SoHarlem (pronounced So Harlem) was founded by women in 2010 as a community-based social enterprise to connect people living in poverty to cultural industry opportunities that help them achieve economic self-sufficiency and their full potential. As a not-for-profit organization, SoHarlem unites a mix of individuals dedicated to the support and development of the Manhattanville Factory District by embracing the people, culture, and the essence of West Harlem. Learn more and get involved.
During this eight-week sewing course, students are taught to construct garments by learning basic sewing stitches and seam finishing techniques on cotton or muslin samples. Join us as we launch THE MAN HENRY House of Tailoring School is an integral part SoHarlem's Cultural Industry Incubation Program.
Top, Pants, Skirts, Dresses, Resort-Wear and More Starting @ $20+
As I write this note of graditute, I am wearing a swing wrap, made by one of our sewists for the holidays from recycled fabrics. I am standing before a collage filled with images of people who are influencers, creative leaders and individuals who matter. The collage reminds us of how essential it is for us at SoHarlem, during a time of rapid development and social transition in Harlem to continue our work of supporting designers and training creative workers.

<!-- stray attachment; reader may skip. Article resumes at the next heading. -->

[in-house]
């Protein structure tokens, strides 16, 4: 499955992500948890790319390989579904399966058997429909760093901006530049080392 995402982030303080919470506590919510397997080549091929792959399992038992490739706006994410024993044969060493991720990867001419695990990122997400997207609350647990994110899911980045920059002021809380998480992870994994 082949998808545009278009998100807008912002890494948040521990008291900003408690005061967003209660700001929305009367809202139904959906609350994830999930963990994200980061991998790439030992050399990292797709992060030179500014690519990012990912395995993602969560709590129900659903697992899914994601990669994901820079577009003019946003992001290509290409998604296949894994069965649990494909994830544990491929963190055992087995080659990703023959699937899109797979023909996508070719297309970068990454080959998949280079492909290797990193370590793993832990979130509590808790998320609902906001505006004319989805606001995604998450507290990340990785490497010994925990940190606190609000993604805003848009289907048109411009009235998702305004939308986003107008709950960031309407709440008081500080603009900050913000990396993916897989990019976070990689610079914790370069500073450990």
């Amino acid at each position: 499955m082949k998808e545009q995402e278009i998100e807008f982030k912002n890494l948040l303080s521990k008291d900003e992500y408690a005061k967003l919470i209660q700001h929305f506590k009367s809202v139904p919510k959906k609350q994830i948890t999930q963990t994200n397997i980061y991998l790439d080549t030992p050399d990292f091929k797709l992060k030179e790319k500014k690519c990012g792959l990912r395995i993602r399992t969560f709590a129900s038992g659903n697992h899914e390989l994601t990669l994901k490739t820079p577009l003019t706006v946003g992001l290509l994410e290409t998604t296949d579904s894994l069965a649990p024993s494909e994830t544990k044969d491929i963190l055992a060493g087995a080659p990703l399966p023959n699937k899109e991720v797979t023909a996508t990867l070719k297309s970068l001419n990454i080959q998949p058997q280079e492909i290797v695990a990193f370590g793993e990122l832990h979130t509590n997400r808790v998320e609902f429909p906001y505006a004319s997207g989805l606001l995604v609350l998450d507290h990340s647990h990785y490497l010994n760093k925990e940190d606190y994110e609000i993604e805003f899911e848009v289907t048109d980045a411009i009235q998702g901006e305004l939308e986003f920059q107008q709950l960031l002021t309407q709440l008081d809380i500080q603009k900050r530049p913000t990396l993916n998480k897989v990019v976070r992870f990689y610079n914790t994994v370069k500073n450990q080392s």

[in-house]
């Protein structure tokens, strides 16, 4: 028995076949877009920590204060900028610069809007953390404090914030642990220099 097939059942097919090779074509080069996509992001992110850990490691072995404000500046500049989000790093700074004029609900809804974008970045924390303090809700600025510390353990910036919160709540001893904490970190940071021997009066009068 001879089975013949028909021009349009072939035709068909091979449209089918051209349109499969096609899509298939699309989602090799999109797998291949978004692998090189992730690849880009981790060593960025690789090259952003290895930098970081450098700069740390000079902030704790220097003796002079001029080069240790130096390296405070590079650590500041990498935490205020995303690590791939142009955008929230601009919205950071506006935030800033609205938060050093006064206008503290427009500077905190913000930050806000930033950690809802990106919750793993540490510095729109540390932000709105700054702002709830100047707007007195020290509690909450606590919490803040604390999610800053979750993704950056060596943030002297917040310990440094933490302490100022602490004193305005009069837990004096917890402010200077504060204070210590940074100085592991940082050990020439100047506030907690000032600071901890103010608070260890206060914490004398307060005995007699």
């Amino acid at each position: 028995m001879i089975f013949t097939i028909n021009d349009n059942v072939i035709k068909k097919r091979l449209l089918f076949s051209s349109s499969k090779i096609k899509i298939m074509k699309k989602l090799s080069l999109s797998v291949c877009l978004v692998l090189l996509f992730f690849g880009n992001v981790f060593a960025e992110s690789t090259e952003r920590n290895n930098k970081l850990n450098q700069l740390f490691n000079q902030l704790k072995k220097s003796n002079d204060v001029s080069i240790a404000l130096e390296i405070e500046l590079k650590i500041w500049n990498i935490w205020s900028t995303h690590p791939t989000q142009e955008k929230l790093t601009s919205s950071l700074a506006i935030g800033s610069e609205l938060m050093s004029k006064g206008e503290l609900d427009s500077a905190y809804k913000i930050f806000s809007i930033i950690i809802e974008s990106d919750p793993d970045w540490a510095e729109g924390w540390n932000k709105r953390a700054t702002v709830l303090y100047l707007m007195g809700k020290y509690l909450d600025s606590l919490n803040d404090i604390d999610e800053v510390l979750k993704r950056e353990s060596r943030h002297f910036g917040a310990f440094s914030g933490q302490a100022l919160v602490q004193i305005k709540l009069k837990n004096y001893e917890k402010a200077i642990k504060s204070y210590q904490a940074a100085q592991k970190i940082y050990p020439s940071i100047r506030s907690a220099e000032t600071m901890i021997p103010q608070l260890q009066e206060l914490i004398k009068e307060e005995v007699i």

We thank all the individuals and institutions who have partnered this past year by donating their time and expertise. Each of you were instrumental to what SoHarlem accomplished throughout this year.
Please consider making a contribution at anytime. Any size gift will go a long way as we connect threads of innovation and tradition by keeping cultural industries, small-scale manufacturing, custom-design and local garment construction training programs alive and well in Harlem.
We are deeply grateful for your ongoing support.
CEO & Founder, SoHarlem, Inc.
Images courtesy of NYC Public Library's Schomburg Center for Research in Black Culture: A class receiving instructions in the art of dressmaking in the training school at Hampton Institute (1917), Johnston, Frances Benjamin, 1864–1952 (Photographer); Puerto Rican Seamstress in the Everglades needlework factory, San Juan, Puerto Rico (1942), Delano, Jack, 1914–1997 (Photographer).
Website Photography, Sara Otto from the Nest Organization, Daniel Batile, Elisa Padula and Leslie Jean Bart